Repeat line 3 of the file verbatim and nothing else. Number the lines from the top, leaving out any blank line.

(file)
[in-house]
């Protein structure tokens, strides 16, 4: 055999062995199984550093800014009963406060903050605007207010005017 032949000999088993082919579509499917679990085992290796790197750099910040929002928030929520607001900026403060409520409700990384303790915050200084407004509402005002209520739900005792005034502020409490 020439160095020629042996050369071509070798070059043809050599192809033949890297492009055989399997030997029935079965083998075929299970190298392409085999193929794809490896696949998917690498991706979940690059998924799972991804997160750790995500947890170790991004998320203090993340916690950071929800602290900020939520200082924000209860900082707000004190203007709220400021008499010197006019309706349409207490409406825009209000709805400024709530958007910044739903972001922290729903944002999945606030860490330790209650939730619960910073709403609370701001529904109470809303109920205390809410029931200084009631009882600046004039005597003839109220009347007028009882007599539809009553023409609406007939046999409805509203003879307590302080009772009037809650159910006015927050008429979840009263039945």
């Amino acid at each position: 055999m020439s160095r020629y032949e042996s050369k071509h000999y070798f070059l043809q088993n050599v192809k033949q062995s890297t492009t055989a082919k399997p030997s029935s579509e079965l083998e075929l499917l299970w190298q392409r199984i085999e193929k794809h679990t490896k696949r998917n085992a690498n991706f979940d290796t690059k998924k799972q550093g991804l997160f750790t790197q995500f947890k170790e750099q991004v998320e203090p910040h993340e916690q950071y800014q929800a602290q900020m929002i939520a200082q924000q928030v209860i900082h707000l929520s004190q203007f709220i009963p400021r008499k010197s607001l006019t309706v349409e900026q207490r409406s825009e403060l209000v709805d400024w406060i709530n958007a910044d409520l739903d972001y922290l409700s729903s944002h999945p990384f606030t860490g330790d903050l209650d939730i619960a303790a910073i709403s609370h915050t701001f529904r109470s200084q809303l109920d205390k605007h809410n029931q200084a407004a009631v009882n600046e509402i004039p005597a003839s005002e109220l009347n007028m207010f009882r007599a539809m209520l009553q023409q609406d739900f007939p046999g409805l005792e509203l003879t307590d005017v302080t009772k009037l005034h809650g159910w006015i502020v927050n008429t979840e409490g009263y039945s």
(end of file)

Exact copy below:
């Amino acid at each position: 055999m020439s160095r020629y032949e042996s050369k071509h000999y070798f070059l043809q088993n050599v192809k033949q062995s890297t492009t055989a082919k399997p030997s029935s579509e079965l083998e075929l499917l299970w190298q392409r199984i085999e193929k794809h679990t490896k696949r998917n085992a690498n991706f979940d290796t690059k998924k799972q550093g991804l997160f750790t790197q995500f947890k170790e750099q991004v998320e203090p910040h993340e916690q950071y800014q929800a602290q900020m929002i939520a200082q924000q928030v209860i900082h707000l929520s004190q203007f709220i009963p400021r008499k010197s607001l006019t309706v349409e900026q207490r409406s825009e403060l209000v709805d400024w406060i709530n958007a910044d409520l739903d972001y922290l409700s729903s944002h999945p990384f606030t860490g330790d903050l209650d939730i619960a303790a910073i709403s609370h915050t701001f529904r109470s200084q809303l109920d205390k605007h809410n029931q200084a407004a009631v009882n600046e509402i004039p005597a003839s005002e109220l009347n007028m207010f009882r007599a539809m209520l009553q023409q609406d739900f007939p046999g409805l005792e509203l003879t307590d005017v302080t009772k009037l005034h809650g159910w006015i502020v927050n008429t979840e409490g009263y039945s």